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Bank of England to Stick to ‘Cautionary Realism’ as UK Yields Surge

The Bank of England will announce its latest decision on Thursday (12:00 GMT) just hours after the Fed’s, likely keeping its monetary policy settings unchanged also. There is no press conference or new economic projections to accompany the March meeting, so no fireworks are anticipated. However, investors will be on the lookout for a possibly more upbeat outlook and to see whether the Bank will address the recent volatility in bond markets. The pound could benefit from a less gloomy view on the economy, though, the next meeting in May will be a bigger focus for traders, not just in currency markets, but in bond markets too.

Has the inflation ‘tiger’ been awakened?

As inflation increasingly dominates the conversation in global markets, Bank of England policymakers appear split on the risks of prices spiralling out of control. The Bank’s chief economist, Andy Haldane, has so far been the most concerned about awaking the inflation “tiger”, which may prove too difficult to “tame”.

However, Haldane is probably in the minority as several other Monetary Policy Committee (MPC) members have been notably more relaxed. External member, Johnathan Haskel, said “there’s little risk of sustained above-target inflation” in his most recent remarks. This view is shared by Governor Andrew Bailey. In a speech last week, Bailey warned that while the UK’s economic outlook is positive, “large doses of cautionary realism” are needed. Like his counterpart at the Fed, Bailey expects to see inflation edge up in the short term but is less certain about any rise being persistent.

Careful what you wish for

There seems to be a renewed commitment by central banks around the world to get inflation sustainably to their targets. But many are questioning this push at a time when inflation expectations are on the up and there’s clear evidence of simmering price pressures. Policymakers’ apparent obliviousness to the growing inflation risks is sounding the alarm bells in bond markets where a selloff in sovereign bonds was already underway on the back of the vaccine and stimulus-led optimism.

Nominal yields may be overstating market stress

The yield on 10-year UK government bonds (gilts) soared to a one-year high on Monday as investors bet that Britain’s lead in the global vaccination race will bring about a faster recovery, lifting inflation and forcing the Bank of England to begin raising rates sooner than its peers. The BoE is not yet worried about the jump in gilt yields. According to Bailey, the rise in long-term interest rates is “consistent” with the change in the economic outlook. There’s even less cause for panic when looking at real yields. The UK still has one of the lowest real yields among major economies and so the tightening in financial conditions is nowhere near as severe as nominal yields suggest.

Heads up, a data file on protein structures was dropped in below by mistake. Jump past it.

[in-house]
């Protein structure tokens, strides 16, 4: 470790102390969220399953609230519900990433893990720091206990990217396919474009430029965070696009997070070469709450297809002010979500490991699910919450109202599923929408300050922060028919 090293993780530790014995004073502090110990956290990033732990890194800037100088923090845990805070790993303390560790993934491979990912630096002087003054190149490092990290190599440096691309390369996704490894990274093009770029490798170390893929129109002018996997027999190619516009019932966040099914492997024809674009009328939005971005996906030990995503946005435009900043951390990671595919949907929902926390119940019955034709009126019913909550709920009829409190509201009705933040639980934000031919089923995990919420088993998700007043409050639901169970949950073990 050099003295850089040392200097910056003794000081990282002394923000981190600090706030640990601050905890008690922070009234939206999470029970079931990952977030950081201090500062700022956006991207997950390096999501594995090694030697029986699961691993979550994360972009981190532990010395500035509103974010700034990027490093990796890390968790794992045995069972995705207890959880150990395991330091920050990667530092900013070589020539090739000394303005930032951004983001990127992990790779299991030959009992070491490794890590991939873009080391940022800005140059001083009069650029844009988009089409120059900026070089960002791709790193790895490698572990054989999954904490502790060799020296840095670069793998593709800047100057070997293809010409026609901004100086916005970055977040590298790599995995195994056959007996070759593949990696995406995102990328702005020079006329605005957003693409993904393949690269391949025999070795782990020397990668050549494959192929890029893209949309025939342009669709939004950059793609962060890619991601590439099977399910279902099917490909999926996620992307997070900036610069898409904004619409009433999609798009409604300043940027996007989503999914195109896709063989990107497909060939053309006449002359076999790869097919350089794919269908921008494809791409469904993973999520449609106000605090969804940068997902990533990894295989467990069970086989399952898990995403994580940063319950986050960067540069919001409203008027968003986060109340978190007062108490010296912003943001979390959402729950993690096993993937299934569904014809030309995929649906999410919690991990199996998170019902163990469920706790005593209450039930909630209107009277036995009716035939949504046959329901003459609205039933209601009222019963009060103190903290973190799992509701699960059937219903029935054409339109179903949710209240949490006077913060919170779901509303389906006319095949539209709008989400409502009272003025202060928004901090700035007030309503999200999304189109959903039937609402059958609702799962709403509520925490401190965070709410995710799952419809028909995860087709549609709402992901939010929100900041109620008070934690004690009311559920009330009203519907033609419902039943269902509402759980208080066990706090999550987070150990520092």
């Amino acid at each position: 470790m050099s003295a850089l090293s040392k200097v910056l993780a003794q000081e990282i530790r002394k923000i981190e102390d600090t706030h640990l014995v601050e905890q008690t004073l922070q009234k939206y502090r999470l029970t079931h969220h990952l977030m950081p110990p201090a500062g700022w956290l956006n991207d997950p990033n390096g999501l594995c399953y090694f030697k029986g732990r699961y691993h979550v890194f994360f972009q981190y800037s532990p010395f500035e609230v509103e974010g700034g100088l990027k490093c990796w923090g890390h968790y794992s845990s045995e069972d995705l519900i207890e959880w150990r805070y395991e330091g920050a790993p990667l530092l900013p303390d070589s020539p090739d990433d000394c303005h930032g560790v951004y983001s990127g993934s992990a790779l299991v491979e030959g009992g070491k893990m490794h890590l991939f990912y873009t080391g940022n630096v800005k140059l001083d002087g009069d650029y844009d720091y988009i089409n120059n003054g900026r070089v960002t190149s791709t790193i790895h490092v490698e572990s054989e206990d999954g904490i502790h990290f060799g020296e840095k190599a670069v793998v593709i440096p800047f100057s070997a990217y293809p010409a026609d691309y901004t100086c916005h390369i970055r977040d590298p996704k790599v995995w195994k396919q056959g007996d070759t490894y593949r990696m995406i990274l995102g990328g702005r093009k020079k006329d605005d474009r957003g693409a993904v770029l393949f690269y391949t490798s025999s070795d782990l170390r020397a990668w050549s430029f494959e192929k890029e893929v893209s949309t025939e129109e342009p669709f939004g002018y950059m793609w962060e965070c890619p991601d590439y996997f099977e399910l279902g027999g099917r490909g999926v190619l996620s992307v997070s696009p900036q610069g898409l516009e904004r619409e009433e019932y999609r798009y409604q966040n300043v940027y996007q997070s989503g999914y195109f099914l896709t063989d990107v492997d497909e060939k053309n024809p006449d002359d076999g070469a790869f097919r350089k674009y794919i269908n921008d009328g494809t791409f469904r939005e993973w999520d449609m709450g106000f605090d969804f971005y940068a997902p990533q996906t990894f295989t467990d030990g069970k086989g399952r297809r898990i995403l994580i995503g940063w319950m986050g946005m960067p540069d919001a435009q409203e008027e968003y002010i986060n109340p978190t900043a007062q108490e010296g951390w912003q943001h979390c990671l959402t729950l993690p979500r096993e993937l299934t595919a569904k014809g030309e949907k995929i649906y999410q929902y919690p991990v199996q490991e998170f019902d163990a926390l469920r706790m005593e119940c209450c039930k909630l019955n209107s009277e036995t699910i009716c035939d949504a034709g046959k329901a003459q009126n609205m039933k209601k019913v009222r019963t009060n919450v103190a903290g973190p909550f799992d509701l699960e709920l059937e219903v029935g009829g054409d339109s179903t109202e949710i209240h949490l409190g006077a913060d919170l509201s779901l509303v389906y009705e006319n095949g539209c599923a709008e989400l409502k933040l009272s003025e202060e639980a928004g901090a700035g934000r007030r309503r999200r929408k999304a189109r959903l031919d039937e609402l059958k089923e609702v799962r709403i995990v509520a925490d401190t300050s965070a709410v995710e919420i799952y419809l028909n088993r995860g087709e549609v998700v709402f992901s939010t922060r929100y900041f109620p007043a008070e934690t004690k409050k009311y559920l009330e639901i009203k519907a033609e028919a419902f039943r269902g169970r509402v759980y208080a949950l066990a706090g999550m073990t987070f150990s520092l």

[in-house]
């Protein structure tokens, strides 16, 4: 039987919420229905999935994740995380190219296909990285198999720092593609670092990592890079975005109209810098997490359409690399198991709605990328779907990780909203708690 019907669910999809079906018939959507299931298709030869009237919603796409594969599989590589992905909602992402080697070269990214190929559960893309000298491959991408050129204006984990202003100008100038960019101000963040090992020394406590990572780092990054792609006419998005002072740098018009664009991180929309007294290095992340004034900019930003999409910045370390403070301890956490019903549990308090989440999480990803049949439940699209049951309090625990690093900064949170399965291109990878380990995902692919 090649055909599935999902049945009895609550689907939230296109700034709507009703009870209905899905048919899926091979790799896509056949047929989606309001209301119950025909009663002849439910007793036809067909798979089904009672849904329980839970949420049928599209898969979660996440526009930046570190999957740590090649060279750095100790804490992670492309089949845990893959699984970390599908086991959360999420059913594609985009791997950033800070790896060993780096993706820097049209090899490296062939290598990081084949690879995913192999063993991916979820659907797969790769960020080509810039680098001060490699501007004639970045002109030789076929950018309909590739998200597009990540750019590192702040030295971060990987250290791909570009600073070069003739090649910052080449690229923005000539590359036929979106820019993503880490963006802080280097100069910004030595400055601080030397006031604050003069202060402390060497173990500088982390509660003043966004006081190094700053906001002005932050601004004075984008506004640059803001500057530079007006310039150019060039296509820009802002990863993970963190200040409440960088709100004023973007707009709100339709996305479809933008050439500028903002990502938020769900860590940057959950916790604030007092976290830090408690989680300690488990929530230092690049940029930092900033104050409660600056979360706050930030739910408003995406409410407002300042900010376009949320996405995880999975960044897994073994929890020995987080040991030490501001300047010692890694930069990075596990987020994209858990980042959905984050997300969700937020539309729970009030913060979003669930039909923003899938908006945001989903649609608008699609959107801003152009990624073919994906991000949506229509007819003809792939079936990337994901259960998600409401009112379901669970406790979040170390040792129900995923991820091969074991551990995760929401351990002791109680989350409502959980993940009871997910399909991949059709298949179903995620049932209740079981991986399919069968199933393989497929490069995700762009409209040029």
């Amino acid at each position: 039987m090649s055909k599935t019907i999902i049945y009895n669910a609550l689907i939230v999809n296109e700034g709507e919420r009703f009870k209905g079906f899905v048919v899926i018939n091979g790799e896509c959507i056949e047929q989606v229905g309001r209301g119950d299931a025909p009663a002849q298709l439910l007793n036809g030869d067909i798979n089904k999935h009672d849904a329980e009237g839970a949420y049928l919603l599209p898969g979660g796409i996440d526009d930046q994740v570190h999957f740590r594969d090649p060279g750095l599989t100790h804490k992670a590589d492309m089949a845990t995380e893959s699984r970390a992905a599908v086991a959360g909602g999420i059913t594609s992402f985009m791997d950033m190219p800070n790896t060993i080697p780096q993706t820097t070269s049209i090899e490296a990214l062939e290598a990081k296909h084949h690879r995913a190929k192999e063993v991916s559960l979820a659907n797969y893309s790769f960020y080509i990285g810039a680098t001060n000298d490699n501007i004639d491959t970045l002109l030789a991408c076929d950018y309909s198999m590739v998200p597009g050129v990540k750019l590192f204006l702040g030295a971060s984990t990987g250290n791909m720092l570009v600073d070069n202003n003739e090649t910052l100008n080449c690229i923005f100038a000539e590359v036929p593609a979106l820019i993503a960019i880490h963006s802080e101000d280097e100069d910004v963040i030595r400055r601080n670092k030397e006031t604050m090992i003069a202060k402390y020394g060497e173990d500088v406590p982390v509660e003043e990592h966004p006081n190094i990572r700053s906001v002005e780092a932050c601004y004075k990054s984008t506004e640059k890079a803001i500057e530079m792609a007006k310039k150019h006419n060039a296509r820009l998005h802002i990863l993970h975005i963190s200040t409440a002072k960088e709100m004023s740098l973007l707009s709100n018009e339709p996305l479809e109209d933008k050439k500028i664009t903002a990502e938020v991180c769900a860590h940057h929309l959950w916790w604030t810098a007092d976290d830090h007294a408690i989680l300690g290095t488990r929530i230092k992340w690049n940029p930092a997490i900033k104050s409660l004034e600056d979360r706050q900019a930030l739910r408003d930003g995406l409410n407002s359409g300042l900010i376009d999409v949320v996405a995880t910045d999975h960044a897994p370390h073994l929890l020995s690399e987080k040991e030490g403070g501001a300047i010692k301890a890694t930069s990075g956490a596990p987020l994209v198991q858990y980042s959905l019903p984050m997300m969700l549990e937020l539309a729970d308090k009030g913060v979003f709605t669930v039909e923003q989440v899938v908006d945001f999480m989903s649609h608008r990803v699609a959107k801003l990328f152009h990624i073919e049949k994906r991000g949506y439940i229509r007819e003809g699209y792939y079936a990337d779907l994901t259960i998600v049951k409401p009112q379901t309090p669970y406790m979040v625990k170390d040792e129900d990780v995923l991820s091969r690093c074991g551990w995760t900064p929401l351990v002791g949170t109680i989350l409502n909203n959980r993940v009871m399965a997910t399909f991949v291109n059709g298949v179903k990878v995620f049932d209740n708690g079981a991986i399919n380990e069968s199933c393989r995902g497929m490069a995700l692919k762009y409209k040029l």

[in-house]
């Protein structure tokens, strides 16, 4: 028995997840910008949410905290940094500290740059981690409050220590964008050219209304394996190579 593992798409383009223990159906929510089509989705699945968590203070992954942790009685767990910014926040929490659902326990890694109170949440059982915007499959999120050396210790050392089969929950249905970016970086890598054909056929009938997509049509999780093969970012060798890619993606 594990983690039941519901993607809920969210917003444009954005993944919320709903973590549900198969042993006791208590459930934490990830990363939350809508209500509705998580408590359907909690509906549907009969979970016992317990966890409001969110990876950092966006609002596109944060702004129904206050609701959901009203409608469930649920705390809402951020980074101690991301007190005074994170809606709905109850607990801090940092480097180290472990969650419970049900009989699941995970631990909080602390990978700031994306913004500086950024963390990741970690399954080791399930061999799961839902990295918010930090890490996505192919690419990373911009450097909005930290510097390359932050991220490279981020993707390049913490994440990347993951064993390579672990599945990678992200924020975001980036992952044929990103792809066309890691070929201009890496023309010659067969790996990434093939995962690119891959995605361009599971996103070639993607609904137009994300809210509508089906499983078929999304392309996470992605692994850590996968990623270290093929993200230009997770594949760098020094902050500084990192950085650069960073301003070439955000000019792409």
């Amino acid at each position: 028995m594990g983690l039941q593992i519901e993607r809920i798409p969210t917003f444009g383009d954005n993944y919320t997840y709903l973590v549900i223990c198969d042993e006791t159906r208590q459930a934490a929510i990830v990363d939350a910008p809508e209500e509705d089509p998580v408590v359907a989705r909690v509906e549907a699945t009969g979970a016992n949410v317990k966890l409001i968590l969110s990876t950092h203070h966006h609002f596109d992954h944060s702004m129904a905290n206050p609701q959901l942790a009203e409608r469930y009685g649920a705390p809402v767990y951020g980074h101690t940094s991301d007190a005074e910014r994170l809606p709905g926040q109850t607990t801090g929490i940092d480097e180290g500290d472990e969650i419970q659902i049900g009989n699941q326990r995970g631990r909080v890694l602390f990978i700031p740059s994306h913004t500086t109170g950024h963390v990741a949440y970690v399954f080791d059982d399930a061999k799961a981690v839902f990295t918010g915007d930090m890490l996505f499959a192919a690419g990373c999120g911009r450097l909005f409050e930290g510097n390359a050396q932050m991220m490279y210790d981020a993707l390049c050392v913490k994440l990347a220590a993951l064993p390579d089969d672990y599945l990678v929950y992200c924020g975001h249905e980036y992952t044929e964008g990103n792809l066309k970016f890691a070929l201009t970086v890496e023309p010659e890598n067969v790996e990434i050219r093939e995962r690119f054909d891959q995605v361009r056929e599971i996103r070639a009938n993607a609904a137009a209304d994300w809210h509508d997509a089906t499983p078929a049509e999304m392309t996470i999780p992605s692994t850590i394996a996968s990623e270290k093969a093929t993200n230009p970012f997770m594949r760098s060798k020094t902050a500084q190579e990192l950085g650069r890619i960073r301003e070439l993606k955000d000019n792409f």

However, should yields continue to surge and sterling appreciates further, tighter financial conditions might become a problem in the not-too-distant future. But those concerns are unlikely to be taken more seriously before the next meeting in May when new forecasts will be available. In addition, policymakers should have a better picture by then of how Boris Johnson’s lockdown exit strategy is progressing, whether the bond market rout has eased and if there’s more concrete signs of inflating picking up.

From a rate cut to a rate hike

In the meantime, interest rate futures have swung from flagging a rate cut to negative territory to a rate hike. The BoE continues to stress that negative rates might still be needed to help the recovery, but investors aren’t so convinced. The pound’s momentum is definitely on the side of the bulls, with its trade-weighted index last week hitting the highest since the Brexit referendum in 2016. Although sterling’s rally has paused against the US dollar, it remains in play against the euro and yen. The European Union’s slow vaccine response is weighing on the single currency, while the yen is being held back by the Bank of Japan’s yield cap.

Can the BoE’s indifference boost the pound?

If the Bank, for the time being, maintains its cautious optimism without being too fearful about inflation or higher yields, cable stands a chance of resuming its uptrend in the near term. Though, it would first have to overcome the sticky resistance in the $1.40 vicinity before aiming for the almost three-year high of $1.4235 scaled in February.

However, should policymakers adopt a more dovish stance by highlighting the downside risks and perhaps even strengthening their forward guidance, pound/dollar could slip below immediate support at $1.3791, which is the 138.2% Fibonacci extension of the September downslide. Dropping below the 138.2% Fibonacci, where the 50-day moving average also lies, could push the pair down to the 123.6% Fibonacci of $1.3673.

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